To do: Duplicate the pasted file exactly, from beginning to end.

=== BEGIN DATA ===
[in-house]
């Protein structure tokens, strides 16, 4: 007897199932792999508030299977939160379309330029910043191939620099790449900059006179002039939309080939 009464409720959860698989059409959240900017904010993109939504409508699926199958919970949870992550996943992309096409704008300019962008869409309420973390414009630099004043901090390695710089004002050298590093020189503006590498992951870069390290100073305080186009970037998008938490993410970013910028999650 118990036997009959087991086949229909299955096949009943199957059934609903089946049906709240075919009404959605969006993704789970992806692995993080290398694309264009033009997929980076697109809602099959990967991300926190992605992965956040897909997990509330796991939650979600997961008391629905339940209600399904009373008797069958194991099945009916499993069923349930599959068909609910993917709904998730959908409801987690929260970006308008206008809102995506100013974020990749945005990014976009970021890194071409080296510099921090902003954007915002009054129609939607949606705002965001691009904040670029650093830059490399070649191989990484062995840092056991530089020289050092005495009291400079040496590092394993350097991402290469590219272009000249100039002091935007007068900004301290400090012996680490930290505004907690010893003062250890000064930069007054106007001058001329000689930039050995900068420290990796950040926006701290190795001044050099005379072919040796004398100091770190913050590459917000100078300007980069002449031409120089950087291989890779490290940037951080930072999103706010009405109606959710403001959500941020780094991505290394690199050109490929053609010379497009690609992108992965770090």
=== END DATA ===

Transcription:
[in-house]
């Protein structure tokens, strides 16, 4: 007897199932792999508030299977939160379309330029910043191939620099790449900059006179002039939309080939 009464409720959860698989059409959240900017904010993109939504409508699926199958919970949870992550996943992309096409704008300019962008869409309420973390414009630099004043901090390695710089004002050298590093020189503006590498992951870069390290100073305080186009970037998008938490993410970013910028999650 118990036997009959087991086949229909299955096949009943199957059934609903089946049906709240075919009404959605969006993704789970992806692995993080290398694309264009033009997929980076697109809602099959990967991300926190992605992965956040897909997990509330796991939650979600997961008391629905339940209600399904009373008797069958194991099945009916499993069923349930599959068909609910993917709904998730959908409801987690929260970006308008206008809102995506100013974020990749945005990014976009970021890194071409080296510099921090902003954007915002009054129609939607949606705002965001691009904040670029650093830059490399070649191989990484062995840092056991530089020289050092005495009291400079040496590092394993350097991402290469590219272009000249100039002091935007007068900004301290400090012996680490930290505004907690010893003062250890000064930069007054106007001058001329000689930039050995900068420290990796950040926006701290190795001044050099005379072919040796004398100091770190913050590459917000100078300007980069002449031409120089950087291989890779490290940037951080930072999103706010009405109606959710403001959500941020780094991505290394690199050109490929053609010379497009690609992108992965770090």